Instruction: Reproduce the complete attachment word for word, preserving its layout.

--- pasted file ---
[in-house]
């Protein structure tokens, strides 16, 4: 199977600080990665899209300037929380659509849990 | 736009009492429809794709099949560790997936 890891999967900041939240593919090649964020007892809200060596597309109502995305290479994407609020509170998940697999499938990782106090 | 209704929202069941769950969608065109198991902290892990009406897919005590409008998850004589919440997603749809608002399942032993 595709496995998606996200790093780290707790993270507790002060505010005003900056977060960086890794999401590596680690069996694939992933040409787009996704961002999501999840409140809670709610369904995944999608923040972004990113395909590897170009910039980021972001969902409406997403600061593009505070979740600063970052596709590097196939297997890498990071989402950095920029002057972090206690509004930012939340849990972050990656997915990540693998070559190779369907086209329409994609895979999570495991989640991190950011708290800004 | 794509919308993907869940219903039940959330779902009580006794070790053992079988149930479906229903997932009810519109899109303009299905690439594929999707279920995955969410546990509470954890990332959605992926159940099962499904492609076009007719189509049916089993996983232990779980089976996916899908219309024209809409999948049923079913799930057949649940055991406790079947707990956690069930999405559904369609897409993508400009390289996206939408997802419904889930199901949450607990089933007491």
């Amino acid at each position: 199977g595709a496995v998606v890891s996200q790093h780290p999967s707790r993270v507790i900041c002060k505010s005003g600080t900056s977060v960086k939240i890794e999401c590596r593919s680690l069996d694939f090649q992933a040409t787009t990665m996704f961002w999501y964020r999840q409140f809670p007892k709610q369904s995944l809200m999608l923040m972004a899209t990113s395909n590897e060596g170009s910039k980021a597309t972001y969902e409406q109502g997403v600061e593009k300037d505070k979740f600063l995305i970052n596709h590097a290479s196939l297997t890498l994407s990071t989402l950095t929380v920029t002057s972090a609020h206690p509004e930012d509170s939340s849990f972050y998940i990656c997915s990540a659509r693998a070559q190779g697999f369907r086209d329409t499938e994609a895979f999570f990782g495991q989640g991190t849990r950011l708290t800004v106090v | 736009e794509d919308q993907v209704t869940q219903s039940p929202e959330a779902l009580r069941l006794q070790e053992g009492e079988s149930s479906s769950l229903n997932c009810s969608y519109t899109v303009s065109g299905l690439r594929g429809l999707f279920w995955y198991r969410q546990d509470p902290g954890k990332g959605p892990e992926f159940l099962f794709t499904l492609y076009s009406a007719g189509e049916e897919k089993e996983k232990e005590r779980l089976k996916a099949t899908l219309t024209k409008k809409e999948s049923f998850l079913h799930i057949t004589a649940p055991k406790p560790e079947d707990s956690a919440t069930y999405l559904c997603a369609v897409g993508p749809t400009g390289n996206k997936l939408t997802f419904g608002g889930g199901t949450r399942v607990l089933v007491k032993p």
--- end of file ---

[in-house]
């Protein structure tokens, strides 16, 4: 199977600080990665899209300037929380659509849990 | 736009009492429809794709099949560790997936 890891999967900041939240593919090649964020007892809200060596597309109502995305290479994407609020509170998940697999499938990782106090 | 209704929202069941769950969608065109198991902290892990009406897919005590409008998850004589919440997603749809608002399942032993 595709496995998606996200790093780290707790993270507790002060505010005003900056977060960086890794999401590596680690069996694939992933040409787009996704961002999501999840409140809670709610369904995944999608923040972004990113395909590897170009910039980021972001969902409406997403600061593009505070979740600063970052596709590097196939297997890498990071989402950095920029002057972090206690509004930012939340849990972050990656997915990540693998070559190779369907086209329409994609895979999570495991989640991190950011708290800004 | 794509919308993907869940219903039940959330779902009580006794070790053992079988149930479906229903997932009810519109899109303009299905690439594929999707279920995955969410546990509470954890990332959605992926159940099962499904492609076009007719189509049916089993996983232990779980089976996916899908219309024209809409999948049923079913799930057949649940055991406790079947707990956690069930999405559904369609897409993508400009390289996206939408997802419904889930199901949450607990089933007491």
């Amino acid at each position: 199977g595709a496995v998606v890891s996200q790093h780290p999967s707790r993270v507790i900041c002060k505010s005003g600080t900056s977060v960086k939240i890794e999401c590596r593919s680690l069996d694939f090649q992933a040409t787009t990665m996704f961002w999501y964020r999840q409140f809670p007892k709610q369904s995944l809200m999608l923040m972004a899209t990113s395909n590897e060596g170009s910039k980021a597309t972001y969902e409406q109502g997403v600061e593009k300037d505070k979740f600063l995305i970052n596709h590097a290479s196939l297997t890498l994407s990071t989402l950095t929380v920029t002057s972090a609020h206690p509004e930012d509170s939340s849990f972050y998940i990656c997915s990540a659509r693998a070559q190779g697999f369907r086209d329409t499938e994609a895979f999570f990782g495991q989640g991190t849990r950011l708290t800004v106090v | 736009e794509d919308q993907v209704t869940q219903s039940p929202e959330a779902l009580r069941l006794q070790e053992g009492e079988s149930s479906s769950l229903n997932c009810s969608y519109t899109v303009s065109g299905l690439r594929g429809l999707f279920w995955y198991r969410q546990d509470p902290g954890k990332g959605p892990e992926f159940l099962f794709t499904l492609y076009s009406a007719g189509e049916e897919k089993e996983k232990e005590r779980l089976k996916a099949t899908l219309t024209k409008k809409e999948s049923f998850l079913h799930i057949t004589a649940p055991k406790p560790e079947d707990s956690a919440t069930y999405l559904c997603a369609v897409g993508p749809t400009g390289n996206k997936l939408t997802f419904g608002g889930g199901t949450r399942v607990l089933v007491k032993p």